Most companies acknowledge that their employees spend most of their waking lives at work.
The COVID-19 pandemic – and the move to remote and hybrid work – clouded many built-in boundaries at work and made maintaining a work-life balance more difficult. Specifically, for those working from home for the first time, working from home means working longer hours and not knowing when or how to switch off.
A study by Qualtrics revealed that burnout and workplace stress are among the top reasons employees say they will look for a new job in the coming year.
What is employee well-being?
Employee well-being encompasses all aspects of work life: health and safety, physical work environment, workplace culture, work-life balance and job satisfaction.
Workplaces that value employee well-being delivers positive outcomes for individuals and the organization. Employees who report a feeling of well-being enjoy positive emotional states and consider themselves more engaged, productive and able to face challenges.
Another study conducted by Qualtrics found five key factors that impact well-being at work:
- A feeling of belonging
- Employees feel like they can be themselves at work
- Feeling like a valued member of a team
- A feeling of belonging to a team
- Employees feel that they are treated with respect
A survey conducted by Deloitte and Workplace Intelligence of 2,100 employees and C-level executives across four countries (USA, UK, Canada and Australia) on employee well-being found:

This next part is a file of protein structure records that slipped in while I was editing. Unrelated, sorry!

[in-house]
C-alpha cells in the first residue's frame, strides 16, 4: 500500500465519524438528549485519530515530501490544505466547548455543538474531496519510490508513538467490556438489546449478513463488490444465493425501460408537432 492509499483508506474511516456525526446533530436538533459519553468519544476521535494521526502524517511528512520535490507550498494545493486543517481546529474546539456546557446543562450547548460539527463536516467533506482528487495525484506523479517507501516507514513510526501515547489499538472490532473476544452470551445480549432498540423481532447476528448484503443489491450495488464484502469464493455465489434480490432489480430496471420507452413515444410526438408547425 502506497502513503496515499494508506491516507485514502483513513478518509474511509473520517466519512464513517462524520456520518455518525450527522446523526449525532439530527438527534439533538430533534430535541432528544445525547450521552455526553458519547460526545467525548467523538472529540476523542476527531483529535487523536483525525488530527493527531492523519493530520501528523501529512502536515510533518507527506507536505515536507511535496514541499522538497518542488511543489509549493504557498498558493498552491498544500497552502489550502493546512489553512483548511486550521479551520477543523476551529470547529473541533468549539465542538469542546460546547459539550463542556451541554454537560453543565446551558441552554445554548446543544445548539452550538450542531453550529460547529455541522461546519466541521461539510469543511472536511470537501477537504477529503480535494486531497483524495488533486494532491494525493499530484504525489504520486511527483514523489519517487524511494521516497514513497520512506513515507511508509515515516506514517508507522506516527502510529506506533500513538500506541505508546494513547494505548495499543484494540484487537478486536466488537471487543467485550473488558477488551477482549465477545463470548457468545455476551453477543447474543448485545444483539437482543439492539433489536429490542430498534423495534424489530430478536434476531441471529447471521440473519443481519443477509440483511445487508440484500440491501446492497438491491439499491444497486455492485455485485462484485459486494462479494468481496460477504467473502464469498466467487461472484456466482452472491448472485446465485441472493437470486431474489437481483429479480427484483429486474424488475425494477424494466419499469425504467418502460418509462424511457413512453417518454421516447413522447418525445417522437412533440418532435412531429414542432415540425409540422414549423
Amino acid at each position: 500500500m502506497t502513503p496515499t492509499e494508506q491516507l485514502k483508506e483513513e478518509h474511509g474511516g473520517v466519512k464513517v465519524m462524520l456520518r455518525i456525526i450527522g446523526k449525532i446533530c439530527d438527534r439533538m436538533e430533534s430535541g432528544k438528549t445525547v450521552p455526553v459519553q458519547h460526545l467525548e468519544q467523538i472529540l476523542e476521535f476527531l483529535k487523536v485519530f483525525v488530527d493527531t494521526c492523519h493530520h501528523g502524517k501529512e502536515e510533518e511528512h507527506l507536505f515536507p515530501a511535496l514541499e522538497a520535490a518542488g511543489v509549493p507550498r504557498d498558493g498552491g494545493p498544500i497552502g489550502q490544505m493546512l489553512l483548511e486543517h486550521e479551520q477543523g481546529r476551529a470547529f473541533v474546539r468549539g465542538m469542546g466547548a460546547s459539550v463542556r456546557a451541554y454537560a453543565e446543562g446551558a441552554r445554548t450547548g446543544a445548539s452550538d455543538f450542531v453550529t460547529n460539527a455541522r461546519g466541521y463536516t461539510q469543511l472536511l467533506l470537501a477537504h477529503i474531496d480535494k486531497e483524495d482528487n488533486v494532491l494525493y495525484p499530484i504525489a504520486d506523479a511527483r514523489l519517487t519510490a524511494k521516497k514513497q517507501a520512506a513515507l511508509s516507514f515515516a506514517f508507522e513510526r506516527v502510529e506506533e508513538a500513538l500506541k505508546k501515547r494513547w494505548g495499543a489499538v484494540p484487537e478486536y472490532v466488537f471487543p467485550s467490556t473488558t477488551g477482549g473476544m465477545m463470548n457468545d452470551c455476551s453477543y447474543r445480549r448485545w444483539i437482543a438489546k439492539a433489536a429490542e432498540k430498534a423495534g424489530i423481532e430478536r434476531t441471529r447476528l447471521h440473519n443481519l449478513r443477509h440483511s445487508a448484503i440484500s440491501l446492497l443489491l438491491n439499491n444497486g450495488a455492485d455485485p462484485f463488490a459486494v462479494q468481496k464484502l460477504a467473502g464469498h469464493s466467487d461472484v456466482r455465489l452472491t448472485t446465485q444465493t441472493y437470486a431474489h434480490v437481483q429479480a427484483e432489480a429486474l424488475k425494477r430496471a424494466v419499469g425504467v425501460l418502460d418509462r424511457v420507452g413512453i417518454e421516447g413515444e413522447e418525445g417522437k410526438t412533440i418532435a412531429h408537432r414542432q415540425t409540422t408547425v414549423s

- 47% of workers believe their executives understand how difficult the pandemic has been for them
- 53% of employees feel that their company’s executives have been making the best decisions for their well-being during the pandemic
- 56% of employees think their company’s executives care about their well-being
The disconnect between employees’ feelings and how companies respond is a wake-up call to leaders. Less than 60% of employee respondents say their company embeds well-being into the workplace culture.
Here are five ways you can support the well-being of your team:
Share resources on what support is offered
Your employees don’t have the same access to information that you may have. If you know about upcoming health-related initiatives and can share, then spread the news. Don’t assume your team knows what’s available; check in with HR on existing well-being resources and share them.
Support work-life boundaries
End work meetings early and suggest employees use the extra time to get some fresh air or stretch. Ask about weekend plans with friends and family and share your own. Let employees know that working longer hours to make an impression is unnecessary.
Meet employees at eye-level
Don’t guess the needs and concerns of employees. Needs and matters of importance to them change over time. Start with listening and understanding the issues affecting well-being among your employees; when you know, you can better target the actions to improve it.
Celebrate your employees
Employees feel appreciated when you recognize their hard work and achievements. Celebrating employees plays a large part in employee satisfaction, and employers who celebrate success in the workplace improve morale and strengthen teamwork and overall employee well-being.
Lead with empathy
When you lead with empathy, are supportive, and generally understand and know what’s going on in each employee’s work-life, it goes a long way to supporting the well-being of your employees.
In conclusion, work and employee well-being go hand-in-hand. The secret formula is getting the right balance, starting from the top down.
With organizations navigating a global pandemic, there’s never been more pressure to ensure performance is consistently met. But employee mental health is simultaneously at the center of attention.
By not investing in employee well-being, your staff is at risk of burning out and not being as productive as they can be.